SOMERVILLE — For some, the word “laundry” might conjure images of freshly washed, neatly folded clothing. It evokes quite another image in my mind: A pile. A pile of dirty clothes overflowing from my hamper onto the floor. A pile of dry cleaning festering in my closet, awaiting its day of reckoning. Piles of clean laundry waiting, patiently, to be folded someday.
My laundry hamper is seven steps away from my washing machine. So why is that chasm so hard for me to cross?
Pondering this question, I lugged my laundry and dry cleaning nearly 10 miles to Somerville recently and stuffed it into a locker. Why would I undertake such a journey? Because Tide, the laundry detergent brand with the signature orange packaging, is attempting to think outside the bottle. The company now wants to do your laundry for you. And I was happy to oblige.
For over 75 years, Tide has been the best-selling detergent on the market, used by some 40 million Americans a year. But its parent company, Procter & Gamble, is looking to the future, and the future can’t be bothered to pair up its socks. Millennials and Gen Z are less loyal to traditional detergent brands, market research has found, and they wear their clothing many more times before washing. And because they place a high value on their free time, they will outsource their chores to get more of it.
So the company has been exploring “out of home” options under the Tide Cleaners name. With the pithy slogan “Life, Not Laundry,” Tide now operates 140 dry cleaning stores in 19 states, and Tide University is cleaning students’ clothes at 23 colleges, including the Massachusetts Institute of Technology.
Last year, the company acquired the Chicago-based startup Pressbox, which had installed laundry lockers in five cities. Since March, Tide has placed branded lockers in 42 luxury apartment buildings around Boston, allowing residents to drop off their laundry 24/7. Garments are generally returned to the lockers in 48 hours, and the customer receives a notification via an app.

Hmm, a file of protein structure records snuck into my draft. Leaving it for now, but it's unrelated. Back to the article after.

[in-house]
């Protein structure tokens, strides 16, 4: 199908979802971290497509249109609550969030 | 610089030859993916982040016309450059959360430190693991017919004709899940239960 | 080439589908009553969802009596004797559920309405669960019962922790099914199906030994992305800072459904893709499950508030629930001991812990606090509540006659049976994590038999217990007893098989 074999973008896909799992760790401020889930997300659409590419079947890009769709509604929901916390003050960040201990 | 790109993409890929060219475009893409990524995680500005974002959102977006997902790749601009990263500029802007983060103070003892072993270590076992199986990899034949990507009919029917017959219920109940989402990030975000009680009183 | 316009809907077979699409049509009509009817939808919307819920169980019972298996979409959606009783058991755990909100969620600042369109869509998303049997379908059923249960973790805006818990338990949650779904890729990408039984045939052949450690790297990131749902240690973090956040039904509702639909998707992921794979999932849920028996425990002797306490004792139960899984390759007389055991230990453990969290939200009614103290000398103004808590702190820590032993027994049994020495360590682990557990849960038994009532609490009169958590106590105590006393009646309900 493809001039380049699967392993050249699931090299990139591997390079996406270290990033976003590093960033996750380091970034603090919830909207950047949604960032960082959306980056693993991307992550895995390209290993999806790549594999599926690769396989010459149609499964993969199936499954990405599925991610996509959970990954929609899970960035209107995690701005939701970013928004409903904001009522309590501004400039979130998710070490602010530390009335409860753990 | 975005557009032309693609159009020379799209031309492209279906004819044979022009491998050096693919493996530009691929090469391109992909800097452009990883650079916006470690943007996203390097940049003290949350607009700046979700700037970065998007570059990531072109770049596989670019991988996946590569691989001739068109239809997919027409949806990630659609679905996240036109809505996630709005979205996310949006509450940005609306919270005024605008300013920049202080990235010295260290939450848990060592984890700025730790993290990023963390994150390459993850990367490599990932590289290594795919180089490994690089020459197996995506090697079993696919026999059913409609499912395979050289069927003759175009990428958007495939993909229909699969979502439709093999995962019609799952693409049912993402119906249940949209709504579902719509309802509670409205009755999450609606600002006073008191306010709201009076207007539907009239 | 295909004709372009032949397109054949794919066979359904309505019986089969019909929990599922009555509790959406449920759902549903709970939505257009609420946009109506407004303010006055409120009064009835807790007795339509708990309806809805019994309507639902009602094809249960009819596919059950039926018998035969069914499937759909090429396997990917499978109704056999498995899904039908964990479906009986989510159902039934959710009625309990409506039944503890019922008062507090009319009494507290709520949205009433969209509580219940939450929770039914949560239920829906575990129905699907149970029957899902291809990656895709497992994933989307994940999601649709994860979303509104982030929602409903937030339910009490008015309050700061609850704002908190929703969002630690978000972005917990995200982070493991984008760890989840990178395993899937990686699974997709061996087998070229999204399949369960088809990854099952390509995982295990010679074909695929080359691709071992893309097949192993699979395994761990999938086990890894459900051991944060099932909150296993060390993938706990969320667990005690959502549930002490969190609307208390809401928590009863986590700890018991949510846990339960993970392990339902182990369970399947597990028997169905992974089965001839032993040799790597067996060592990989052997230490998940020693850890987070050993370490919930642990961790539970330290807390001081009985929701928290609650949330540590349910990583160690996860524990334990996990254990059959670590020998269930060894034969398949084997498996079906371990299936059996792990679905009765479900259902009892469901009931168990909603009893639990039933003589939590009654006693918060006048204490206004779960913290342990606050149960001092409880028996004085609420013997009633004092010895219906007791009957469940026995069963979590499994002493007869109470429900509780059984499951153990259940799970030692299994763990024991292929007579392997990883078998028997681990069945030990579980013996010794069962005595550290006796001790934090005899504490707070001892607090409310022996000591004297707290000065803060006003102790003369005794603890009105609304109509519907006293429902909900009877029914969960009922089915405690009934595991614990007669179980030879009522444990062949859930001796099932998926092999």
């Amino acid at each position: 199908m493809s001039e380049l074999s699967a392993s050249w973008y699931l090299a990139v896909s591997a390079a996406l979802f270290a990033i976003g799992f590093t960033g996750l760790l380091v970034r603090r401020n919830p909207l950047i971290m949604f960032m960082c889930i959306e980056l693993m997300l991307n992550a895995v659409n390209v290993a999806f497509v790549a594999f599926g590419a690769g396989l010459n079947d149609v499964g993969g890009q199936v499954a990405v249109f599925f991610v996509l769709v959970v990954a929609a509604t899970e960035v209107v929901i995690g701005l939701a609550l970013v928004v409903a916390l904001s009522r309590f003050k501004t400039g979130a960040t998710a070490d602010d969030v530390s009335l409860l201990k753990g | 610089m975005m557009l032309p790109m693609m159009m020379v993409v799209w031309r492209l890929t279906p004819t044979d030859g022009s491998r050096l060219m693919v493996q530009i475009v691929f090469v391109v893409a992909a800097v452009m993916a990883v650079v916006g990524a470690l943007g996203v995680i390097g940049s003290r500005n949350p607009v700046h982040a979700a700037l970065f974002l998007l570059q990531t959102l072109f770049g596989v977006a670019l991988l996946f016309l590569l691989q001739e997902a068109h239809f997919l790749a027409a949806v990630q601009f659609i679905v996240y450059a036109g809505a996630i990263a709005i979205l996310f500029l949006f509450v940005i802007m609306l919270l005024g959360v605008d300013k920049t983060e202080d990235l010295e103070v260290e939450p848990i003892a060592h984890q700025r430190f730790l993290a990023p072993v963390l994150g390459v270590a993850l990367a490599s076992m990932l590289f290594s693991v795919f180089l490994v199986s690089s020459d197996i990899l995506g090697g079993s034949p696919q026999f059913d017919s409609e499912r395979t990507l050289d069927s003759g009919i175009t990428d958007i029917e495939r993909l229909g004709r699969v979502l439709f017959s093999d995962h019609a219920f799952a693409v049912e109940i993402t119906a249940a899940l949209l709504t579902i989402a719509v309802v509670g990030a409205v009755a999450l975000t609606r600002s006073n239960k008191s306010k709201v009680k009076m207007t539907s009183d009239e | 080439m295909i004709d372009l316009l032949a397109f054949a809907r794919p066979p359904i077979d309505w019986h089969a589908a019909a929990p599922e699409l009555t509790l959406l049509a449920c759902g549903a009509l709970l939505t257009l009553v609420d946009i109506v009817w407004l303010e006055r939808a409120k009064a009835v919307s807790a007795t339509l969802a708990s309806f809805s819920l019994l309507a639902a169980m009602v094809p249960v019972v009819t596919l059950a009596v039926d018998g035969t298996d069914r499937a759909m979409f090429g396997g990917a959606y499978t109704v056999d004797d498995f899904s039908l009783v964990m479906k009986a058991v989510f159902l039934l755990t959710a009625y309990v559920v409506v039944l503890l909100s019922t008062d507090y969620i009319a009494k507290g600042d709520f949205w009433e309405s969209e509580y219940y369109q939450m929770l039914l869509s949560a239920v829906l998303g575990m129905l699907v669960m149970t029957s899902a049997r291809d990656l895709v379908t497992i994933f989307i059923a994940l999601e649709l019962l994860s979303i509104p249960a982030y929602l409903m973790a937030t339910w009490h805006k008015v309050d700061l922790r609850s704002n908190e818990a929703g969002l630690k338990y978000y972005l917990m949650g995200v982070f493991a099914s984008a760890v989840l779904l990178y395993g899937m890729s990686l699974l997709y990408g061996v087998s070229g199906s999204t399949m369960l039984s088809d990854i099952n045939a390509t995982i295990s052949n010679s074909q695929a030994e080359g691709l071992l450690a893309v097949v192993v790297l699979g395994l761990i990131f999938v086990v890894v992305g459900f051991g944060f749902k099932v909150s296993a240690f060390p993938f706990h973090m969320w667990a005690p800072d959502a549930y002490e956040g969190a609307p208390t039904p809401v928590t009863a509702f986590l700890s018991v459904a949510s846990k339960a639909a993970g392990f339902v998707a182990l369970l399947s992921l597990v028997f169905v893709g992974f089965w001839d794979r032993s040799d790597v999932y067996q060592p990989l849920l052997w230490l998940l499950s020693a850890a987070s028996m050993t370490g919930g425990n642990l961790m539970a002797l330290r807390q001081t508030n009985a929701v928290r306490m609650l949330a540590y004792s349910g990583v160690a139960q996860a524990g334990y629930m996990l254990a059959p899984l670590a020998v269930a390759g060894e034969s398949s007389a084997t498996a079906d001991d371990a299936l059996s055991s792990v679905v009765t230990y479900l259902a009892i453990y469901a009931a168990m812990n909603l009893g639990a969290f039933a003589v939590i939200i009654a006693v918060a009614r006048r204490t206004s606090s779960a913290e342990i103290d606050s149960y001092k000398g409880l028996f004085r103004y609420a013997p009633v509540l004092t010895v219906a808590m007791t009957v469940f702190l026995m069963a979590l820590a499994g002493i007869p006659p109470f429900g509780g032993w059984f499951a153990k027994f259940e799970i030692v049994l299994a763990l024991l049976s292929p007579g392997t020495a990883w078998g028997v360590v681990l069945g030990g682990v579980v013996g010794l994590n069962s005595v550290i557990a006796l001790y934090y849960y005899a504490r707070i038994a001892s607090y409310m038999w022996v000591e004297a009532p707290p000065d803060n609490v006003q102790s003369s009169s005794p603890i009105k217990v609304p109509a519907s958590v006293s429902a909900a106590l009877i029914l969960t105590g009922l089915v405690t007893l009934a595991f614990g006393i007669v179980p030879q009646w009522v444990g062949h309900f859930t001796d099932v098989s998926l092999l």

The company says its dry cleaning prices are competitive with area rates; about $2.50 for a man’s shirt and $6 for a woman’s blouse (don’t get me started on the pink tax for women’s dry cleaning). And it offers wash-dry-and-fold plans starting at $29.99 a month for 20 pounds of laundry or $99.99 for 80 pounds.
You can expect another wave of lockers to arrive in the city over the next few months: Tide plans to be in more than 100 buildings by the end of 2019. The goal is to eventually place them in retail storefronts like supermarkets and convenience stores, akin to Amazon lockers, said Vijen Patel, who cofounded Pressbox and is now the chief executive at Tide Cleaners.
“People still structure their weekend around laundry day,” Patel said. “We’re excited to transform their laundry mindset.”
Tide isn’t actually doing the wash. In Boston, the company has contracted out to area wholesalers, who commit, Patel says, to “deliver the Tide promise.” As best I can tell, that means using Tide detergents, and following the company’s protocols in terms of stain removal and spot cleaning.
Mary Scalco, chief executive of the Drycleaning & Laundry Institute, a national trade group, said there’s “nothing revolutionary” about Tide’s latest foray, as other dry cleaners have been offering delivery services and 24/7 lockers for their customers.